67 tering of information into relational memory structures. Findings suggest that individual differences in perceptual differentation ability may influence a problem-solver's ability to identify and exploit analogous problem situations by affecting which particular problem features, surface or structural, he is likely to use for judging similarity and potential analogousness. Marshall (2002) states that studies in problem-solving have revealed that the use of a more principled approach to problem-solving is a typical characteristic of expertise. Experts see and represent a problem in their domain at a deeper and more principled level than novices. Novices have a tendency to represent a problem at a superficial level. The accounting profession has a tradition of emphasizing the importance of accounting principles in both education and practice. However, there seem to be no important differences in the types of principles applied by experts and novices. This, Marshall believes, suggests that the superior performance of experts may be accounted for by their more frequent use of principles rather than by their use of principles not available to novices. Curtis and Davis (2002) and Davidson (2002) discuss the significance of knowledge structure to accountant expertise. Cognitive knowledge structures play an important role in the processing of new information. 16 Accurate or high quality knowledge structures facilitate the identification of relevant information, the retrieval of applicable knowledge form long-term-memory, and the activation of appropriate problem-solving strategies. High quality knowledge structures also enhance subsequent learning and retention. Structural properties of an individual's conception are important aspects of his knowledge and thus the method used to acquire knowledge is critical to the ability to use the knowledge. Boldt's (2001) study assessed students' accounting knowledge by using an expertise, or benchmark, knowledge structure that can be compared with students' knowledge structures in financial accounting concepts. The results of this study reveal that the structural approach simultaneously provides information about the concepts or relationships that students do not understand and those they do understand, but the approach provides little information about what students can do with the knowledge and would be used most effectively in conjunction with other assessment procedures. Kopp and Phillips (2005) suggest that a single structure for organizing accounting topics is not optimal in all problem contexts. Students who learn accounting topics in courses organized by function structure their knowledge differently than students who learn the same topics in courses that integrate across functions. On problems that require in-depth knowledge of a particular functional area, knowledge structure organized by function would be more effective than knowledge structure that integrates across functional areas. The problems 16 This view is consistent with Piaget's theories of cognitive development theory, which argues that the development of higher-level cognitive skills depends upon the development of knowledge structures that are essential for the processing of information.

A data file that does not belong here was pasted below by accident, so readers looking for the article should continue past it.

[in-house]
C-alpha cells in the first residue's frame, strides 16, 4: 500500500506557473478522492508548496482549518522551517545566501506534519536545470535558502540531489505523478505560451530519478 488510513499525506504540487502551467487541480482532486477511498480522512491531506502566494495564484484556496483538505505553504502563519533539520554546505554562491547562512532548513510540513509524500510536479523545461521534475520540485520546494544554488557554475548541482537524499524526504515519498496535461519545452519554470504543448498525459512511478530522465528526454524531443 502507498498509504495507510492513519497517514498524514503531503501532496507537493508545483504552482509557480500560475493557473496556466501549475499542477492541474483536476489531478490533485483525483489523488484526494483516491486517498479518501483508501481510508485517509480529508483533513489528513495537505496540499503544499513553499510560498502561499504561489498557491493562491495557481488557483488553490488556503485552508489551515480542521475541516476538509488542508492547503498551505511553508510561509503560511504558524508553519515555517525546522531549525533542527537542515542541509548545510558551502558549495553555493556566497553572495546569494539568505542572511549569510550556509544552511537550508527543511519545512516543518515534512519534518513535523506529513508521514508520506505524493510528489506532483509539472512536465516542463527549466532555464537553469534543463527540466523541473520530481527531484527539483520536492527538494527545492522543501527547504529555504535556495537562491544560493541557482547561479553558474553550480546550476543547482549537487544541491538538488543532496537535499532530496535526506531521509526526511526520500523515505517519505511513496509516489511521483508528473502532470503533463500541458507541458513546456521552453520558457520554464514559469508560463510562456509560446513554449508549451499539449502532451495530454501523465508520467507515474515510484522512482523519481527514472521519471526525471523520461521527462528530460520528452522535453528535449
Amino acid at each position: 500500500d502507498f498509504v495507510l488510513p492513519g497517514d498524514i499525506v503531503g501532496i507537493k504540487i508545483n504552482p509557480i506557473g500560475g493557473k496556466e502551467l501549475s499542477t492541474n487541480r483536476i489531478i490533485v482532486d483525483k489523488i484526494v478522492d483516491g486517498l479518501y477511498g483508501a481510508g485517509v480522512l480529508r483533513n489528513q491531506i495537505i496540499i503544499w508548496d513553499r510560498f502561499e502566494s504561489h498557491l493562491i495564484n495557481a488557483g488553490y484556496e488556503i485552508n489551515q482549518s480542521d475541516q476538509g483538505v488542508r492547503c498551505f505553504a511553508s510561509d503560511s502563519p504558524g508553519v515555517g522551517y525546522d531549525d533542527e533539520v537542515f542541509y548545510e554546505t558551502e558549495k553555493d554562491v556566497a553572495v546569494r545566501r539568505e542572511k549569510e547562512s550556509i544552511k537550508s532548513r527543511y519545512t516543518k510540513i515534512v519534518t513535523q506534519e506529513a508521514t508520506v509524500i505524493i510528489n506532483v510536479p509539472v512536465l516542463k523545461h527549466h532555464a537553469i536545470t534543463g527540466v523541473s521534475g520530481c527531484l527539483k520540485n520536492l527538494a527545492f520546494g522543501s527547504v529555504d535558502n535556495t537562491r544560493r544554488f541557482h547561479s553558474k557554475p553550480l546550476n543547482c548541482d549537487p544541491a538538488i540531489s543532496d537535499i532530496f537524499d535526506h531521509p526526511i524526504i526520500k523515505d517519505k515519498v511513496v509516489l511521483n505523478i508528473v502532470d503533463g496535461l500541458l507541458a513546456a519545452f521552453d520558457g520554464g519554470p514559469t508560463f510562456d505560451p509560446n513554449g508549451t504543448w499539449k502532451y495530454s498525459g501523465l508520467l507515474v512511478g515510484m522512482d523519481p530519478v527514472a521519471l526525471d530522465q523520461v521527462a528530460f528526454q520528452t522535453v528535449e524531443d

68 that require knowledge from several functional areas would be better analysed by students equipped with across functions integrating structures because the way how accounting topics are integrated within or across functions has effects on students' structure and use of knowledge. Kealey, Holland and Watson (2005) explored critical thinking. Critical thinking has been defined as reasoned judgment, ability to identify and solve unstructured problems, professional scepticism, ability to distinguish between facts and claims, lack of bias, and also communication skills and curiosity. Since logic is an important part of critical thinking, training in logic has been suggested as one remedy to improve learning outcomes in accounting. The study by Nelson, Ratliff, Steinhoff and Mitchell (2003) explored the effect of classroom training in formal and informal logic on auditing students' abilities to discern between sound versus fallacious conclusions based on various types of argument forms in audit setting. The study evidenced that training in formal and informal logic helped auditing students avoid errors in critical thinking in real-world settings. Research indicates that advanced organizing mechanisms increase comprehension. Maletta, Anderson and Angelini (1999) report that experienced individuals possess knowledge structures that help in the categorization and organization of information. This allows the individuals to store a greater amount of information and to retrieve the information more easily from memory. On the other hand, individuals without experience tend to lack organizational knowledge structures that they would need in learning and retention processes. This difference has implications in the educational design. For initial learning, highly structured tasks develop the greater level of learning. If the individual already possesses a very developed organizational knowledge structures, unstructured learning tasks produce higher learning results because they require a greater depth of processing and cognitive effort and thus greater retention and learning. Repetition, in contrast, only ensures that items are processed to the same depth, but memory is not improved beyond the level associated with that depth. Curtis and Davis (2002) and Kern (2002) have investigated conceptual models. Conceptual models, that can take many forms, are learning aids to help students develop their mental models. To be an effective learning tool a conceptual model must fulfil three criteria: learnability, functionality and usability. A conceptual model is not effective if it is too difficult to learn, does not explain the important aspects of the target system or cannot be easily used. The idea is to encourage educators to move beyond an emphasis on creating technical problem-solvers to help students become disciplined and creative problemsolvers instead. Organization of knowledge is identified as one dimension of the accounting curriculum necessary to achieve this transformation. Knowledge must be activated when needed. Greenberg (1997) and Duangploy as well as Shelton (2000) talk about the importance of a systems framework. It is supposed to enhance the retrieval of information from memory and the retaining of knowledge longer. The organization of knowledge consists